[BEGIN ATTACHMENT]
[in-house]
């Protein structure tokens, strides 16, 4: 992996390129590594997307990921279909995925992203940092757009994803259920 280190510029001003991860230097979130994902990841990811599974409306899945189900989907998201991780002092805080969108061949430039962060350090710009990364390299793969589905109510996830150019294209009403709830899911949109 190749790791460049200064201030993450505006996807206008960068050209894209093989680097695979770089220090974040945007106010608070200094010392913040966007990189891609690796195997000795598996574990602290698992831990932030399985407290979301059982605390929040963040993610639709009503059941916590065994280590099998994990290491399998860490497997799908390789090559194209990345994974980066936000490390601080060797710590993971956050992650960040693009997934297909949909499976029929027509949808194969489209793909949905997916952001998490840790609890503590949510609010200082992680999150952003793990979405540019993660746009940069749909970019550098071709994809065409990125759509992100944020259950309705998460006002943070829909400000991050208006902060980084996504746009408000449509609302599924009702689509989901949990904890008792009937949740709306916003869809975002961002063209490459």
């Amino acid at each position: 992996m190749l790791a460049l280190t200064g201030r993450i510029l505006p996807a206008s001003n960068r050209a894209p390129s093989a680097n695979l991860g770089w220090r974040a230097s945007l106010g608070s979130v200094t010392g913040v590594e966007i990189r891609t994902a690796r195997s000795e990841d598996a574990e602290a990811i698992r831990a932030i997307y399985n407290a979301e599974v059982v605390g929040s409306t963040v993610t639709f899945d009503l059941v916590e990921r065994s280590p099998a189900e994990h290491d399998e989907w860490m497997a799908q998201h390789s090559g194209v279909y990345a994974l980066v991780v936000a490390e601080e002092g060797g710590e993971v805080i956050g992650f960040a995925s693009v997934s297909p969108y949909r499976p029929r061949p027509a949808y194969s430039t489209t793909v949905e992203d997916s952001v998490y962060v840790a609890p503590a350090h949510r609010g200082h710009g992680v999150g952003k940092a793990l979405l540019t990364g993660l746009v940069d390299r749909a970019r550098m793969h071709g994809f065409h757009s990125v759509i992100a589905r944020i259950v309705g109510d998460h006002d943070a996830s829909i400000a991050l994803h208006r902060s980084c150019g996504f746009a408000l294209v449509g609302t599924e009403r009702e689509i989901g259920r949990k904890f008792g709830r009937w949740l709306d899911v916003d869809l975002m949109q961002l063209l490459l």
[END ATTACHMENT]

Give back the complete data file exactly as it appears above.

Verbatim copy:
[in-house]
């Protein structure tokens, strides 16, 4: 992996390129590594997307990921279909995925992203940092757009994803259920 280190510029001003991860230097979130994902990841990811599974409306899945189900989907998201991780002092805080969108061949430039962060350090710009990364390299793969589905109510996830150019294209009403709830899911949109 190749790791460049200064201030993450505006996807206008960068050209894209093989680097695979770089220090974040945007106010608070200094010392913040966007990189891609690796195997000795598996574990602290698992831990932030399985407290979301059982605390929040963040993610639709009503059941916590065994280590099998994990290491399998860490497997799908390789090559194209990345994974980066936000490390601080060797710590993971956050992650960040693009997934297909949909499976029929027509949808194969489209793909949905997916952001998490840790609890503590949510609010200082992680999150952003793990979405540019993660746009940069749909970019550098071709994809065409990125759509992100944020259950309705998460006002943070829909400000991050208006902060980084996504746009408000449509609302599924009702689509989901949990904890008792009937949740709306916003869809975002961002063209490459």
């Amino acid at each position: 992996m190749l790791a460049l280190t200064g201030r993450i510029l505006p996807a206008s001003n960068r050209a894209p390129s093989a680097n695979l991860g770089w220090r974040a230097s945007l106010g608070s979130v200094t010392g913040v590594e966007i990189r891609t994902a690796r195997s000795e990841d598996a574990e602290a990811i698992r831990a932030i997307y399985n407290a979301e599974v059982v605390g929040s409306t963040v993610t639709f899945d009503l059941v916590e990921r065994s280590p099998a189900e994990h290491d399998e989907w860490m497997a799908q998201h390789s090559g194209v279909y990345a994974l980066v991780v936000a490390e601080e002092g060797g710590e993971v805080i956050g992650f960040a995925s693009v997934s297909p969108y949909r499976p029929r061949p027509a949808y194969s430039t489209t793909v949905e992203d997916s952001v998490y962060v840790a609890p503590a350090h949510r609010g200082h710009g992680v999150g952003k940092a793990l979405l540019t990364g993660l746009v940069d390299r749909a970019r550098m793969h071709g994809f065409h757009s990125v759509i992100a589905r944020i259950v309705g109510d998460h006002d943070a996830s829909i400000a991050l994803h208006r902060s980084c150019g996504f746009a408000l294209v449509g609302t599924e009403r009702e689509i989901g259920r949990k904890f008792g709830r009937w949740l709306d899911v916003d869809l975002m949109q961002l063209l490459l």